I look forward each spring and autumn to the heavenly performance overhead as Canada geese (Branta canadensis) migrate in their distinctive V-shaped formations. I stand fascinated watching as these beautiful animals, with glistening black heads and necks, white patches on their faces, and brown bodies take respite from flight casually laying down or slowly walking on rolling fields, and wading in gleaming waters.
At these times, I reflect on what we humans can learn from these majestic co-inhabitants of our planet. Over millennia, these winged creatures, which reflect the near full range of human hues, have pecked out a sturdy and durable governing social structure carefully balancing what we humans continually struggle to achieve: a resilient and robust community balancing a solid sense of security while protecting the individuality, privacy, freedom, and liberty of its members.
Our shimmering feathered friends rotate as flight formation leaders. Therefore, each member, regardless of sex, has an opportunity to lead and to serve, to take responsibility and risk, and to achieve. The Canada geese have developed a true meritocracy, unlike our species, which has developed a social hierarchy dependent on humanly constructed categories like race, gender, socioeconomic background, and other variables.
The birds' collectivist social structure enhances their security by providing a greater ability to scare off predators, and to assist the flock in locating its migratory locations year after year. With this social safety net firmly in place, each individual has the freedom to soar from an average cruising altitude of approximately 3,000 to the heights of as much as 29,000 feet above the earth. They freely choose their mates, with whom they remain over the course of their lives. Both females and males take on care of the young. When one member of the partnership dies, they choose another. And yes, same-sex couples are welcomed members of the flock.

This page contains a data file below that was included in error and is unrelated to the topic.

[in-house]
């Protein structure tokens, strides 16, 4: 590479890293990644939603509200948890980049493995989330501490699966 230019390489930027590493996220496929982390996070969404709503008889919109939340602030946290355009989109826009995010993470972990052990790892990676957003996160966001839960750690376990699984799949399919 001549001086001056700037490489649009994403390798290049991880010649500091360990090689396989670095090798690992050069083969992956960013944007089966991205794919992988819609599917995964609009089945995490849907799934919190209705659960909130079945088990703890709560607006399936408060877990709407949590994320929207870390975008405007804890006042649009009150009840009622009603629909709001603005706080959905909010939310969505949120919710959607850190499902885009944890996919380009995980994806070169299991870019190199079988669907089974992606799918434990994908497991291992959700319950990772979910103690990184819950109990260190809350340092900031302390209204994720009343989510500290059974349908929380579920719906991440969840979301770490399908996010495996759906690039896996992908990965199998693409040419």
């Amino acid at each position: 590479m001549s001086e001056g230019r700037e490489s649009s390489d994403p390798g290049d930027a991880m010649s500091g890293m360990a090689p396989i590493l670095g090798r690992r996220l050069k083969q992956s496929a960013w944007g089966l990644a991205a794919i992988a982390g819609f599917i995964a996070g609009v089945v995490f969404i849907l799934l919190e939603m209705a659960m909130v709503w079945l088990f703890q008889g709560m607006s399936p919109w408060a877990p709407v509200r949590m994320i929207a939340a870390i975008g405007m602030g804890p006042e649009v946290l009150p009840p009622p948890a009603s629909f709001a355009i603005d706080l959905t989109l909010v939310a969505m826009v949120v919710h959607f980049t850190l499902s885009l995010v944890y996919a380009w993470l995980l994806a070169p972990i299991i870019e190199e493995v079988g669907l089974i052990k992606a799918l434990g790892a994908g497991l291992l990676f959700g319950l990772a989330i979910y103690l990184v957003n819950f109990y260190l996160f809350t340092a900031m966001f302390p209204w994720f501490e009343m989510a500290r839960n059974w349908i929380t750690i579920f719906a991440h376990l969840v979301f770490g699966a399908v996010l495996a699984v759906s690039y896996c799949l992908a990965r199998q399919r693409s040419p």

Their very survival is based on their interdependence, their collectivism, their communitarianism. Without this structure, the consequences could be disastrous, even species ending. If individuals were to go it alone, their choice of mates would diminish substantially, they could easily lose their way in flight, they might not find resources to sustain life, and predators could easily pick them off one by one.
Each individual's freedom to soar depends on a sense of security and protection based on their collectivist communitarianism founded on their firm and intractable governing structure.
Genetically programmed instincts do not impact human drives and actions as highly as our neighbors, the Canada geese. Maybe, though, we would do well to learn the lessons nature teaches. By following its models, we too can lift our species higher where the human potential can soar, where birds of our multicultural feathers not only flock, but live and thrive in peace and harmony.